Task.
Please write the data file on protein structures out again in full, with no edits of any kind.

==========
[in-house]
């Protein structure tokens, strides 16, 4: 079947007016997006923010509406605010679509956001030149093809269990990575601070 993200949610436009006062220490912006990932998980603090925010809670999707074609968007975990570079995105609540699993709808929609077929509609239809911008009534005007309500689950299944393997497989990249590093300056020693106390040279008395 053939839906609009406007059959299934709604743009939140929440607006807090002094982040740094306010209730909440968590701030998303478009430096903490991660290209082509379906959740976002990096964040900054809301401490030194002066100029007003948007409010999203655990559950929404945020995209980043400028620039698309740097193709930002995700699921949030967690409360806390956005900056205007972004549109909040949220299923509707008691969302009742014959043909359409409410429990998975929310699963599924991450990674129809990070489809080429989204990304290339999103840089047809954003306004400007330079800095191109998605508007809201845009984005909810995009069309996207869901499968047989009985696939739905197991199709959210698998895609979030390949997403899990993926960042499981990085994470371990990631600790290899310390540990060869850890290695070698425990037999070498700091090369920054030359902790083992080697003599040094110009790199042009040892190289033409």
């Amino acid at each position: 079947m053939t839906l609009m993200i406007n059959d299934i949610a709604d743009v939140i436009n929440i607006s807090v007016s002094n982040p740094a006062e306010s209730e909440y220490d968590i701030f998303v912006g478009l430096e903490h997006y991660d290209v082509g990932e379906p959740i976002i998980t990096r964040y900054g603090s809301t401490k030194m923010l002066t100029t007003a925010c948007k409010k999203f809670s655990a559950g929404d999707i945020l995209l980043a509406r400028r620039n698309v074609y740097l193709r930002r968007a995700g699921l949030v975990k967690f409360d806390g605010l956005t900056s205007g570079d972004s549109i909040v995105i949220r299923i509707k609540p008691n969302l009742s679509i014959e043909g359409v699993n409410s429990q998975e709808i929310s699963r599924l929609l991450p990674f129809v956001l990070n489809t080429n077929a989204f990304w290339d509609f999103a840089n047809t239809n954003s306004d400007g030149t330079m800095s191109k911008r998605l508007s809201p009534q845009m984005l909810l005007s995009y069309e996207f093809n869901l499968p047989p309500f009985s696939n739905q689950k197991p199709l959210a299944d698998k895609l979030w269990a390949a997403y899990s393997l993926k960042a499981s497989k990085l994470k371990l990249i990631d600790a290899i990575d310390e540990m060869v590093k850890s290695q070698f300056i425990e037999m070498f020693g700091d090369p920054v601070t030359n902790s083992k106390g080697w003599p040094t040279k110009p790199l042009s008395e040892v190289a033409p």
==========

[in-house]
């Protein structure tokens, strides 16, 4: 079947007016997006923010509406605010679509956001030149093809269990990575601070 993200949610436009006062220490912006990932998980603090925010809670999707074609968007975990570079995105609540699993709808929609077929509609239809911008009534005007309500689950299944393997497989990249590093300056020693106390040279008395 053939839906609009406007059959299934709604743009939140929440607006807090002094982040740094306010209730909440968590701030998303478009430096903490991660290209082509379906959740976002990096964040900054809301401490030194002066100029007003948007409010999203655990559950929404945020995209980043400028620039698309740097193709930002995700699921949030967690409360806390956005900056205007972004549109909040949220299923509707008691969302009742014959043909359409409410429990998975929310699963599924991450990674129809990070489809080429989204990304290339999103840089047809954003306004400007330079800095191109998605508007809201845009984005909810995009069309996207869901499968047989009985696939739905197991199709959210698998895609979030390949997403899990993926960042499981990085994470371990990631600790290899310390540990060869850890290695070698425990037999070498700091090369920054030359902790083992080697003599040094110009790199042009040892190289033409």
């Amino acid at each position: 079947m053939t839906l609009m993200i406007n059959d299934i949610a709604d743009v939140i436009n929440i607006s807090v007016s002094n982040p740094a006062e306010s209730e909440y220490d968590i701030f998303v912006g478009l430096e903490h997006y991660d290209v082509g990932e379906p959740i976002i998980t990096r964040y900054g603090s809301t401490k030194m923010l002066t100029t007003a925010c948007k409010k999203f809670s655990a559950g929404d999707i945020l995209l980043a509406r400028r620039n698309v074609y740097l193709r930002r968007a995700g699921l949030v975990k967690f409360d806390g605010l956005t900056s205007g570079d972004s549109i909040v995105i949220r299923i509707k609540p008691n969302l009742s679509i014959e043909g359409v699993n409410s429990q998975e709808i929310s699963r599924l929609l991450p990674f129809v956001l990070n489809t080429n077929a989204f990304w290339d509609f999103a840089n047809t239809n954003s306004d400007g030149t330079m800095s191109k911008r998605l508007s809201p009534q845009m984005l909810l005007s995009y069309e996207f093809n869901l499968p047989p309500f009985s696939n739905q689950k197991p199709l959210a299944d698998k895609l979030w269990a390949a997403y899990s393997l993926k960042a499981s497989k990085l994470k371990l990249i990631d600790a290899i990575d310390e540990m060869v590093k850890s290695q070698f300056i425990e037999m070498f020693g700091d090369p920054v601070t030359n902790s083992k106390g080697w003599p040094t040279k110009p790199l042009s008395e040892v190289a033409p």